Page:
I don’t lose my temper with my kids. I think they are still too young. I don’t think that my son is old enough to do anything deliberately. He’s getting to the point where he can do something to get a rise out of me. I am of the opinion that if you are going to argue with a toddler, than you have already lost. That is not how their brains work and so there have to be really clear boundaries.
What are some of those boundaries?
My son doesn’t get to yell at mom or dad. We give him a warning; if he continues, we will take away a toy. We are big on “yes ma’am and no sir.” His job as a kid is to respect his elders. Making eye contact when he is interacting with someone. We try not to say ‘no’ unless it’s really important. As long as the rules are important to you, they can be important to the kid.
What changes about your job now that you’re a lieutenant?
Now that I’m an officer, I am responsible for my crew. I have to be the one whose head is on a swivel and make sure that I’ve got a big picture of what is going on, because it is my responsibility to get them home at the end of the shift. As a driver, your responsibility is to get them safely from point A to point B. As a firefighter, you have tasks that you need to complete. But, as an officer, you really have to have the entire crew’s safety in mind as the number one priority.
I think I have a strong maternal instinct. An officer is there to keep you safe, but it’s not often referred to as a motherly aspect. I think there is some truth to that. My job is to keep my boys safe. The fire station is family. You work a third of your life with them. You see your crew more than anyone else in your life. I don’t see my husband for 24 hours at a time.
How do you cope with what you see on your job?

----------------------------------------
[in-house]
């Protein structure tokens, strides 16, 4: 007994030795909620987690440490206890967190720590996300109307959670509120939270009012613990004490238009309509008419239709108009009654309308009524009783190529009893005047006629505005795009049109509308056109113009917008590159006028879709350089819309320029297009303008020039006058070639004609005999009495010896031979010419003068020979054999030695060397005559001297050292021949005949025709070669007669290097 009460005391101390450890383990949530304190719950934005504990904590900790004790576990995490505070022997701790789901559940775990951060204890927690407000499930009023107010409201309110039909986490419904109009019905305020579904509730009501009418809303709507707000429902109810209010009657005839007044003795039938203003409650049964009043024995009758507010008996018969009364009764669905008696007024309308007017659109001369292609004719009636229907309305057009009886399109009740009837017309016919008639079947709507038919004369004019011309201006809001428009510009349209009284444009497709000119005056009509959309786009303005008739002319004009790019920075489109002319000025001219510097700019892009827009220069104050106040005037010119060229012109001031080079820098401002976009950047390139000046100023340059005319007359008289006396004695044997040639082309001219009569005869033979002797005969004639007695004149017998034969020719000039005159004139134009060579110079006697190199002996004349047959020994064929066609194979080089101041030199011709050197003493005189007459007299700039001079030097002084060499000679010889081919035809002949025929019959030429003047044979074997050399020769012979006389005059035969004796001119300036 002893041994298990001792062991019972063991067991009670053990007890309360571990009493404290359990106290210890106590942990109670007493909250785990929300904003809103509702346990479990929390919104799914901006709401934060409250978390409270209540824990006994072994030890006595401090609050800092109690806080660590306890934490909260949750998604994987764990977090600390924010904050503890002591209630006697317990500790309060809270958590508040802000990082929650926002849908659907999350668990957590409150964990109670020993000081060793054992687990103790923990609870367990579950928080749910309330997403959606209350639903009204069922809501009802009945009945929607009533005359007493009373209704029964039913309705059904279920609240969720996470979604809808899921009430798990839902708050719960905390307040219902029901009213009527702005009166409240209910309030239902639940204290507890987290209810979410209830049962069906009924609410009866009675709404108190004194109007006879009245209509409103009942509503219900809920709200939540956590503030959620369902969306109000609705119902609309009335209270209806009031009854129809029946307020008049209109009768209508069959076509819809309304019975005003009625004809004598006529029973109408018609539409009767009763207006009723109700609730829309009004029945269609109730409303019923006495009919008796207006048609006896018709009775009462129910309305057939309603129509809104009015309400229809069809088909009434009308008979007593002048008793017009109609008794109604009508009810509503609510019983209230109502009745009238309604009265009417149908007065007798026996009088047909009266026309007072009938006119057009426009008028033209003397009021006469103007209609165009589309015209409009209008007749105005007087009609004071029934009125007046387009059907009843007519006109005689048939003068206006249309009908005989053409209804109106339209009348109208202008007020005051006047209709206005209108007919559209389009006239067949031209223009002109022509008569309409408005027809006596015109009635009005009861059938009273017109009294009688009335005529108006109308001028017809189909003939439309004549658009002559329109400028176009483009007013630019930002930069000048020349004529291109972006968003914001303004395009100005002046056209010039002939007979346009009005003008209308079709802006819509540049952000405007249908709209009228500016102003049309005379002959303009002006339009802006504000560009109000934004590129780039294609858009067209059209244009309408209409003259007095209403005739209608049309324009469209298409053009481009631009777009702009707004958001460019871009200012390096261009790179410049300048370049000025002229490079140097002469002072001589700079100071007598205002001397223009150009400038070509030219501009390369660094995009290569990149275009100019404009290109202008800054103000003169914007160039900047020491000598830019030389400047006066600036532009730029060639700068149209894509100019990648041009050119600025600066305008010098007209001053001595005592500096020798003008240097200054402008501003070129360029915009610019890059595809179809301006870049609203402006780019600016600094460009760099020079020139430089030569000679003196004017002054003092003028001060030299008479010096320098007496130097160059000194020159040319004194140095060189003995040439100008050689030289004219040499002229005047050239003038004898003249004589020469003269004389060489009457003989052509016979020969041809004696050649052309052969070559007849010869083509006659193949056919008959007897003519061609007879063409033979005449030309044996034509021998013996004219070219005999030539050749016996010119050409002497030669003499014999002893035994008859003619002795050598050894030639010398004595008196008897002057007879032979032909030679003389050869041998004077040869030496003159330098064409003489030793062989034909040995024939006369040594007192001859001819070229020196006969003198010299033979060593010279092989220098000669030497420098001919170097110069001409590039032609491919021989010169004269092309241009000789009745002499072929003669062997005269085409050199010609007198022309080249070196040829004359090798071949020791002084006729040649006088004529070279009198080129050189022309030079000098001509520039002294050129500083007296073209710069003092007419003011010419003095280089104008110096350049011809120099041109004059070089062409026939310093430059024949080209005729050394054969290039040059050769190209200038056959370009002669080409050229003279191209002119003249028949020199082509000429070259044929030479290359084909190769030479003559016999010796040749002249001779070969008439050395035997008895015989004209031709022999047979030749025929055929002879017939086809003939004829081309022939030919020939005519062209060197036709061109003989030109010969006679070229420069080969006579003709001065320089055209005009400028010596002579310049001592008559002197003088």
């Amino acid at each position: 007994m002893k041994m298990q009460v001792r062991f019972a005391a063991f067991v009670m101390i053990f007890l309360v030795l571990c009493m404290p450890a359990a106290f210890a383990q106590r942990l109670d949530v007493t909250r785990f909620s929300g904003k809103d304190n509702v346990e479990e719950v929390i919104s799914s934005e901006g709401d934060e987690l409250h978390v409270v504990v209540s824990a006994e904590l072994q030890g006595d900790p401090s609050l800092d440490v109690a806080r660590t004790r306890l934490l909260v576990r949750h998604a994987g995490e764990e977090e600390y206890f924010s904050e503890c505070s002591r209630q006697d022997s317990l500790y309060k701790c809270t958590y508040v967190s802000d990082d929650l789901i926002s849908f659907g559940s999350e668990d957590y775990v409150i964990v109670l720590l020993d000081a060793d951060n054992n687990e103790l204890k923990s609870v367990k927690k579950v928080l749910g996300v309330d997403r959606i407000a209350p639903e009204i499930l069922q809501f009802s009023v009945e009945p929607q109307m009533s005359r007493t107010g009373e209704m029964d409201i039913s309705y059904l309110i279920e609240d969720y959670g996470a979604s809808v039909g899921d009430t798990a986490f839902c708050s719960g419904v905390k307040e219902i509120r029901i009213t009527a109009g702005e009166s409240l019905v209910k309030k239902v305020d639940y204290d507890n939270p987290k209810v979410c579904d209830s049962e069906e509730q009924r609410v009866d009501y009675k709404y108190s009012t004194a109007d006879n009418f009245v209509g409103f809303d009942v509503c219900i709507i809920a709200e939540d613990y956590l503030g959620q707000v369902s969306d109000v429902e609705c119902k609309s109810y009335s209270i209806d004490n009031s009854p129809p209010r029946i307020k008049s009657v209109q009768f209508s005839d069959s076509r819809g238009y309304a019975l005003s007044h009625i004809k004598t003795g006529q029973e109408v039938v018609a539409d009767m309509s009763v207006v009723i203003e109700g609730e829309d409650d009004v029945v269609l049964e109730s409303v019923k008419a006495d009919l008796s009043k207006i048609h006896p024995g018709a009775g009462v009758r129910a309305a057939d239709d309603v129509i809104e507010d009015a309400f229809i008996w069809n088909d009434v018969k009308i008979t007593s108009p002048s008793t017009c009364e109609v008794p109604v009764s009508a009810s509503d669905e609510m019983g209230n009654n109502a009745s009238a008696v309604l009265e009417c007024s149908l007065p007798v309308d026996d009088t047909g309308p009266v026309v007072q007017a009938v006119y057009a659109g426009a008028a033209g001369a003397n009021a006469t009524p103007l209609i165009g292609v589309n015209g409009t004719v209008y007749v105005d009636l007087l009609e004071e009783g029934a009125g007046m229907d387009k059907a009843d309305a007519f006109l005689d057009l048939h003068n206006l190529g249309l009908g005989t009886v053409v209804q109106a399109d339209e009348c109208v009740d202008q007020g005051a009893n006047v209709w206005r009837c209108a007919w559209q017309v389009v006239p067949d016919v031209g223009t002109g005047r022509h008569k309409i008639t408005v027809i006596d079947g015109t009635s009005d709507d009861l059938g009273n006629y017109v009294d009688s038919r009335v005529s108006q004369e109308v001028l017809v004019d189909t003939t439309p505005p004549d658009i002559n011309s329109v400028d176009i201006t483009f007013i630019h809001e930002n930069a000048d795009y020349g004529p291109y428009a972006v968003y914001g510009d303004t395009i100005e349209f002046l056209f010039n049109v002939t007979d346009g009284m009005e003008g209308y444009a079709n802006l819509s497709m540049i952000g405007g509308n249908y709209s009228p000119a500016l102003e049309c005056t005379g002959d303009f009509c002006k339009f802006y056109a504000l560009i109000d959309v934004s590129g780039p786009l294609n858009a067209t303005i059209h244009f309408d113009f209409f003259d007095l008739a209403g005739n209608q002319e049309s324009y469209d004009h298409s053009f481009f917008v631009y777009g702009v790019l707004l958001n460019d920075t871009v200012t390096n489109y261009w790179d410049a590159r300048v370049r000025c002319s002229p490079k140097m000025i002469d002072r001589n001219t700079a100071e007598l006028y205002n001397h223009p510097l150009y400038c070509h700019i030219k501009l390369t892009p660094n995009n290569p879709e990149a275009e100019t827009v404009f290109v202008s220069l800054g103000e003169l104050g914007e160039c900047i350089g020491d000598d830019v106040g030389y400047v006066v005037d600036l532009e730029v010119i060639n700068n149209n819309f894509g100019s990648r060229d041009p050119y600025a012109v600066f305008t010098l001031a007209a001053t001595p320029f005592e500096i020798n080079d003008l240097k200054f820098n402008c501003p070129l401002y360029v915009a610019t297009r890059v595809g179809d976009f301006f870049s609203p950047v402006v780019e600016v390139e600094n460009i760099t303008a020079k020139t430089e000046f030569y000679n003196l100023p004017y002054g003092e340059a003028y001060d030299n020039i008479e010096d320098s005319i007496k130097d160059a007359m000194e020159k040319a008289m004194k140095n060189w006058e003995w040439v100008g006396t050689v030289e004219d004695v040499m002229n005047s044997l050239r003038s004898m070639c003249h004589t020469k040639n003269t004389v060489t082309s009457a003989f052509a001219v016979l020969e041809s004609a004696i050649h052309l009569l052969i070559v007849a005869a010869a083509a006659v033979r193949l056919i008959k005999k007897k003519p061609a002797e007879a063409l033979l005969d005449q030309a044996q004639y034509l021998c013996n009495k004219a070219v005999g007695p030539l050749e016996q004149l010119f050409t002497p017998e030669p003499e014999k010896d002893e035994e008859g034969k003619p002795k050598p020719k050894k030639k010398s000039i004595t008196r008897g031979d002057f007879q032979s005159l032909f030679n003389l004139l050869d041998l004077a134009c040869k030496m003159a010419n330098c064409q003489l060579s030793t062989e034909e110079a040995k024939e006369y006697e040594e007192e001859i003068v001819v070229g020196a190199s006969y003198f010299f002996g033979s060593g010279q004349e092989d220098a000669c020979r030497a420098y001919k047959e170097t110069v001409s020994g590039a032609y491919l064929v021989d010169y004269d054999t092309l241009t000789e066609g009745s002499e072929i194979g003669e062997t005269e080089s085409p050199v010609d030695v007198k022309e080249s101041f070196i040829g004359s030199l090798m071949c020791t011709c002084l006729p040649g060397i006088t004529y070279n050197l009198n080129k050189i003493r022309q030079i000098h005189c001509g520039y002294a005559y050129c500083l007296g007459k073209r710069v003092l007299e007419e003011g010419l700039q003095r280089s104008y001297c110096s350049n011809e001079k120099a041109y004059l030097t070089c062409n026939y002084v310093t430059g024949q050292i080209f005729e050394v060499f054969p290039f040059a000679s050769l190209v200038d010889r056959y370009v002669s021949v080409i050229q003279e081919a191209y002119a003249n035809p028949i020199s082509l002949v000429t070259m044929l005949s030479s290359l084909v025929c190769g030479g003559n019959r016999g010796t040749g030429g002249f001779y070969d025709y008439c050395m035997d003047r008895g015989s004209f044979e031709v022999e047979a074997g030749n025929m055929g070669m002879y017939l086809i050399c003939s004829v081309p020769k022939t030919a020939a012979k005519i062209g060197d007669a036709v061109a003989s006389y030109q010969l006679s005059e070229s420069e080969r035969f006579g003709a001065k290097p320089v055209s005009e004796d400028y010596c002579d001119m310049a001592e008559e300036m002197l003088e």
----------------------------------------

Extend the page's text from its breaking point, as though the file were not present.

There’s a certain amount of compartmentalizing that happens. When you are on scene, there is no benefit to getting emotionally involved. If I get emotionally involved in what is going on, then I’ve become part of the emergency. I can’t help solve it. I put up emotional walls for some of those calls and later I will deal with it by either talking with the crew or friends in the department.
Do you talk to your husband about your job?
I try not to bring those things home with me. I try not to talk in too much detail with people who aren’t firefighters. He knows a lot, but there’s no reason for him to know little details about horrible medical calls. It’s understood that you can’t unsee things. Someone described it to me that it (the scenes) becomes part of your Rolodex. I can go back and see all of the nasty things that I’ve seen and I don’t want that in the head of my family members.
Now, as an officer, I will be the first one on some of the scenes and I can say, ‘You guys step back, because there’s just no reason to put this in your Rolodex.’
Are there parts of being a firefighter that have changed for you since becoming a mom?
Every firefighter, in my observation, has calls that are hard for them. Since having kids, anything when a child is involved is really hard. I can’t help but see my kids in that situation. That being said, we work as a team. If someone needs to step away, that’s fine. We all deal with it differently.
What will you share about your job with your children?
One of the things that occupies my mind a lot as a mom is the stuff I see a lot at work, whether it’s a nasty accident or people not being smart in their decisions and hurting themselves or someone else. I see those things and I know that I’ve learned from them. How do I teach from what I’ve learned?
What are some practical things you can tell me that you’ve learned?
Everyone in our house sleeps with the door closed. If there was a fire, a closed door can buy you loads more time as far as a rescue then if you sleep with your doors open. So, we sleep with our doors closed. It’s non-negotiable. If I’m at a red light and it turns green, I always look both ways before I proceed. I’ve been to enough T-bone accidents where people have gotten seriously hurt when someone wasn’t paying attention and flies through a red light. I don’t want to be the one they hit.
There are some things – buckle your seat belt, don’t text and drive – that I won’t say to my kids because I’m a mom. I will tell them because I know that those decisions can have dire consequences and I’ve seen it firsthand.
To learn more about Lyzz and other female firefighters in the Austin Fire Department, click on this video put together by the department’s video production specialist, Preston Culver.
Find Abby on Twitter @AbbyRoedel for a list of some of Lyzz’s favorite spots around Austin.